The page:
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Skilled migration – can you pass the points test?

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Skilled migration has for many years been the main migration program for Australia. In this program, there are three distinct visa subclasses that all require passing the points test. In this article Dr Etienne Hugo of Teleo Immigration Specialists will briefly discuss the different subclasses, the points test and the requirements for each of the subclasses.

Skilled Migration

Skilled migration allows skilled migrants to migrate to Australia either independently or through state/family sponsorship based on their skills and personal profile. This program applies to you if:

  1. You are under the age of 50 (at the time you are invited to apply for the visa),
  2. You have the minimum level of English required, have competent English with a score of 6 in each band of the IELTS test (or equivalent in another test),
  3. You obtained your skills assessment for your occupation by an assessing authority for your nominated occupation.

Once you know you will meet the above basic criteria, the points test will be used as a measure to assess whether you qualify for any of the following visas:

  1. Skilled- Independent – (Subclass 189) – Permanent visa

This visa allows skilled migrants whose occupations are listed on the SOL list (Schedule 1 occupations) to apply independently without necessarily needing state support. Nonetheless state support can be obtained for points reasons. Then an expression of interest (EOI) can be submitted and once invited, the visa application can then be lodged.

  1. Skilled- Nominated – (Subclass 190) – Permanent visa

If the occupation is listed on Schedule 2 of the CSOL, then you must get state support prior to applying for the visa. Each state and territory in Australia has its own occupation list that changes based on the demand and supply of jobs in that certain area. In order for a state/territory to nominate you, your occupation has to be on their list. The different state and territories include: New South Wales, Victoria, South Australia, Western Australia, Tasmania, Queensland, ACT and NT.

Once you obtain the necessary state support, you can then apply for an expression of interest (EOI) and once invited, you can apply for the visa.

  1. Skilled- Regional Sponsored (Provisional) – (Subclass 489)

Under this stream, an applicant has to be sponsored by either an eligible Australian relative living in a ‘Designated Area’, or nominated by a participating state or territory government. This is a provisional visa that is valid for 4 years and you will have to live, work or study in the regional area where you were sponsored. You can then apply for a permanent visa: Skilled-Regional (Residence) visa (Subclass 887) after two years.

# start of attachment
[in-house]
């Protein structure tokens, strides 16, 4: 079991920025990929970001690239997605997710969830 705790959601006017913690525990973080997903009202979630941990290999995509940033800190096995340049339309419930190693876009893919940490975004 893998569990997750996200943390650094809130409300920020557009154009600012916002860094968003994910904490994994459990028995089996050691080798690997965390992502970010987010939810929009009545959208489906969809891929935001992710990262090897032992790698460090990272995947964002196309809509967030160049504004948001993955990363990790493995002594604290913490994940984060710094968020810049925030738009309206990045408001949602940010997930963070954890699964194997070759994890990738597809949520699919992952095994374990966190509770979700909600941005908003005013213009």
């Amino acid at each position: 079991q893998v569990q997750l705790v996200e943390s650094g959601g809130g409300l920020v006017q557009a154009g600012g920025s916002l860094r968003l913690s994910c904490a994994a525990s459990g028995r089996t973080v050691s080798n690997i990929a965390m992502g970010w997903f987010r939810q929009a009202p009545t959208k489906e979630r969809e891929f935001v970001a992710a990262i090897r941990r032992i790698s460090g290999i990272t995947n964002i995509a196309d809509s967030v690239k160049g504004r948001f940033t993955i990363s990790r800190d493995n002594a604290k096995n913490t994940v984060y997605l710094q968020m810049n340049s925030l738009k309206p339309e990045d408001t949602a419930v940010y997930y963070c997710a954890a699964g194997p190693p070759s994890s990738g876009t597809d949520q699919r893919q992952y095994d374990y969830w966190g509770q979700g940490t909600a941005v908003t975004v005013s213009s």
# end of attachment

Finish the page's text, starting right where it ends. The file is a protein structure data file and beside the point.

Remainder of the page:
What is the points test?

The points test is a criteria (not an actual written test) that allows for points to be awarded for each of the following:

  • Age (0-30 points)
  • English language ability (0-20 points)
  • Overseas employment (5-15 points)
  • Australian employment (5-20 points)
  • Professional year (5 points)
  • Educational qualifications (10-20 points)
  • Australian study (5 points)
  • Credentialed community language (5 points)
  • Studying and living in regional Australia (5 points)
  • Partner skills (5 points)
  • State/territory government nomination (Visa Subclass 190) (5 points) and
  • Designated area sponsorship (Visa Subclass 489) (10 points).

The pass mark is 60 points. If you do not achieve the pass mark at the time of application, you won’t be eligible to apply for a skilled migration visa.

For most of the above criteria, there is minimum evidence required to prove your eligibility to the different points.

If an applicant meets all of the above criteria including age, English, skills and passes the points test, then skilled migration is a good option as it does not involve discretion on the part of the Department of Immigration. You will either meet the criteria and have the necessary skills assessment or not. Once you have the state sponsorship (if needed) and the skills assessment approval, you then apply for an expression of interest (EOI) as explained above. Once you are invited by the Department of Immigration to apply, you can then apply for a skilled migration visa.

Useful tips if you are interested in skilled migration

  • Always check the up-to-date SOL & CSOL list (new list was announced applicable from 1 July 2016 with 9 occupations will be REMOVED from the SOL list and 2 occupations will be added to the SOL.
  • Get your skills assessment early on in the process and be aware of the expiry date.
  • With English requirement, you can only receive extra points if EACH of the IELTS test components is at least 7 (you receive 10 points) or 8 (you receive 20 points) or equivalent in another test. The average is not relevant.
  • Alternative English tests include TOFEL, PTE, Cambridge English & OET (only relevant to certain health occupations).

 

IMPORTANT NOTICE: ImmiAdvisor recommends you obtain your own independent immigration, legal, accounting, financial or taxation advice as appropriate. It is solely your responsibility to evaluate the accuracy, completeness and usefulness of all information provided through this blog/website. In no event will ImmiAdvisor Pty Ltd be liable to you or anyone else for any decision made or action taken by you or anyone else in reliance upon any information contained on or omitted from this blog/website.

Marial Lewis

Marial is an accredited specialist lawyer in Immigration Law and a multi-award…

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